If MarioLocker Ransomware has recently encrypted your personal files, you might be completely lost and confused as to what you should do next. The infection creates a file named “@Readme.txt” to deliver a message, but it might make no sense to you. If that is the case, you will want to read this report to understand what is going on. If you are almost ready to pay a ransom requested by the attackers, we want you to hold on for just a moment or two as well. Now, if you are ready to delete MarioLocker Ransomware from your operating system, and you care about nothing else, please check out the last paragraph. It is important to note that this ransomware is not one of those threats that have very clear removal instructions. That is because the file that dropped this malware could be anywhere, and we simply cannot guess where it is located on your operating system. Hopefully, a free malware scanner can help you along the way, but, first, read the report to understand the infection better.
There is no straight and narrow when it comes to MarioLocker Ransomware. Even the distribution of this threat can cause endless discussions. Essentially, there are thousands of ransomware infections (some of them include Odveta Ransomware, Afrodita Ransomware, and Mosk Ransomware), and most of them are controlled by different parties. That means that different methods of distribution could be employed too. In most cases, we see ransomware launchers being spread around attached to spam emails and unreliable downloaders, but they can be distributed by other infections or by silently exploiting unpatched system and software vulnerabilities. The creator of MarioLocker Ransomware could even use several different techniques to drop the infection without you realizing it. You might think that you would know when the infection got in and corrupted your files, but that is done silently, and you might not even know when exactly the attack occurred. After encryption, the “@Readme.txt” is dropped, and you should find all of the encrypted files renamed to “.wasted[number]” (the infection assigns a number starting with 1 for every file).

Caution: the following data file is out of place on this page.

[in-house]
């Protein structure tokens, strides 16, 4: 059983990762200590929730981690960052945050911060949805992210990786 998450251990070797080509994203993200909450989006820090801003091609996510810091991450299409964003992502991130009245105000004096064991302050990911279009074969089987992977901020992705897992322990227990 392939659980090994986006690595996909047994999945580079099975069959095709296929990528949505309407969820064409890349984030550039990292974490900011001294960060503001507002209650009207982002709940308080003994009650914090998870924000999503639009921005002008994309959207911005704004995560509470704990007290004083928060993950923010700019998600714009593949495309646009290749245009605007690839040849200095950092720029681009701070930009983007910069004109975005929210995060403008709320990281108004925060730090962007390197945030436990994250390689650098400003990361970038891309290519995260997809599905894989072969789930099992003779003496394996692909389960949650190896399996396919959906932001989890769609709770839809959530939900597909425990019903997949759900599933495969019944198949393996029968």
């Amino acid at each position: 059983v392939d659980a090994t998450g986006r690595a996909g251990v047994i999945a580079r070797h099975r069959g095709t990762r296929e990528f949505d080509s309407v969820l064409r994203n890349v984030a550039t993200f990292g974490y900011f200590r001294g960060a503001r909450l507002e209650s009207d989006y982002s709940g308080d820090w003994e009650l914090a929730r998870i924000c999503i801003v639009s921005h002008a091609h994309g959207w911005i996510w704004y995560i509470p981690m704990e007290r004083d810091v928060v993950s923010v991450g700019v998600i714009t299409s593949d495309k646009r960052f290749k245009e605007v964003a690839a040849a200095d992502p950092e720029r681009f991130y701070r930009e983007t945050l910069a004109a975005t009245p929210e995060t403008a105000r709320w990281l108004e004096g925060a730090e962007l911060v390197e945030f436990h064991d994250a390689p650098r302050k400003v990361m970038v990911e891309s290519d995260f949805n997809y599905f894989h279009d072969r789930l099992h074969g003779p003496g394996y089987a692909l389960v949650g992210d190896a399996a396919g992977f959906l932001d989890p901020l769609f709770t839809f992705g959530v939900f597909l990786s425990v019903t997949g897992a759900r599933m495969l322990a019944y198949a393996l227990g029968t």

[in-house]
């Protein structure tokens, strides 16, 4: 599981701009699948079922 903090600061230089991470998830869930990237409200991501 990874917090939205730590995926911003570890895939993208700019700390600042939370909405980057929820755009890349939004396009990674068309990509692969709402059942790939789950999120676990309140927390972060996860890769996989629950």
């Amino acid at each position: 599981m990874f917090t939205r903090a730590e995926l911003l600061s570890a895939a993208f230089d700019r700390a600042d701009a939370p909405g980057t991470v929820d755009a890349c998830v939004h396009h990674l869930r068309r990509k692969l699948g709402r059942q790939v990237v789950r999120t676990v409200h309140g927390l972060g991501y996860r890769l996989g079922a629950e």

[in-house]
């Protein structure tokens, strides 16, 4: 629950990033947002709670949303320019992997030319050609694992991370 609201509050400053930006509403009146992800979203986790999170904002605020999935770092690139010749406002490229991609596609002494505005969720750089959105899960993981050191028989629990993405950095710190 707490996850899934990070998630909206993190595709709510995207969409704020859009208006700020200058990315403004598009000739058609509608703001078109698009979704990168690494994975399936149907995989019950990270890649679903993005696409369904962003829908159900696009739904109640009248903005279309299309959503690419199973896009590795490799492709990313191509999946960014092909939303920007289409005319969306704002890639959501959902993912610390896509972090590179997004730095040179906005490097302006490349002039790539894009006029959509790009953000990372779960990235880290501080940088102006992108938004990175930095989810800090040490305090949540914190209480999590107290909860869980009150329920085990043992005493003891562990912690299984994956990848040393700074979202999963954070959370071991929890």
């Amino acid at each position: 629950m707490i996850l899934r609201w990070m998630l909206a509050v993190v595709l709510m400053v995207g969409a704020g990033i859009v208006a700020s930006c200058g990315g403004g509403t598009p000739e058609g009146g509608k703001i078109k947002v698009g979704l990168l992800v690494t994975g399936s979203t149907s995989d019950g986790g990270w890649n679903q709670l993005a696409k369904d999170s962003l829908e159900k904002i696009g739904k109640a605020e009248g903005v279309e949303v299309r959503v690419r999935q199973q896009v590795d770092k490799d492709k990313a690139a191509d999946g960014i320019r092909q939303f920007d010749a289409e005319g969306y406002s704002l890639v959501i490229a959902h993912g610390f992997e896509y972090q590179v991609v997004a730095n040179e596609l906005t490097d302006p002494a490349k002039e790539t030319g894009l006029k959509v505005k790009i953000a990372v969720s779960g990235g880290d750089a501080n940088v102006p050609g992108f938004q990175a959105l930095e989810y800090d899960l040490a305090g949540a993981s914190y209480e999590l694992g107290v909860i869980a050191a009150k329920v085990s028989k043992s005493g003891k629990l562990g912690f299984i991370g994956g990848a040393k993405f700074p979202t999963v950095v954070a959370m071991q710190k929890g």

The .txt file dropped by MarioLocker Ransomware is part of the malware, and so we recommend deleting it, but note that opening it is safe, as it is just a harmless text file. The message inside instructs to open ‘WastedBitDecryptor’ and follow steps. What is ‘WastedBitDecryptor’? What steps do you need to follow? Our malware researchers inform that MarioLocker Ransomware used to use WastedBitDecryptor.exe to introduce victims to ransom demands, but when we analyzed the infection, it did not drop this file, and so victims could not launch it to understand what the attackers behind the threat wanted from them. This is all very confusing and hopeless. Of course, even if paying the ransom was possible, doing that would be too risky. Cybercriminals can make any promises, but they cannot be forced to keep them, and so we doubt that a decryptor would be presented to the victims if the ransom was paid. Whether or not clear ransom demands are made, if victims have copies of the corrupted files stored outside the infected computer, restoring them using the replacement technique should be easy enough.
As we mentioned right at the beginning of this article, the launcher of MarioLocker Ransomware could be anywhere, and even its name could be random. Due to this, we cannot know where this file is on your operating system. Can you find and delete it yourself? If you can, you should waste no more time to do it. You also should waste no time to secure your operating system. If you understand the importance of securing your operating system, and you are planning on installing anti-malware software, you do not need to worry about removing MarioLocker Ransomware yourself. The anti-malware program you install will perform removal automatically. Hopefully, once you have the threat deleted, you can replace the corrupted files. In the future, always remind yourself to backup files to protect them, and do not forget to stay away from unreliable downloaders and spam emails as well as to patch all vulnerabilities.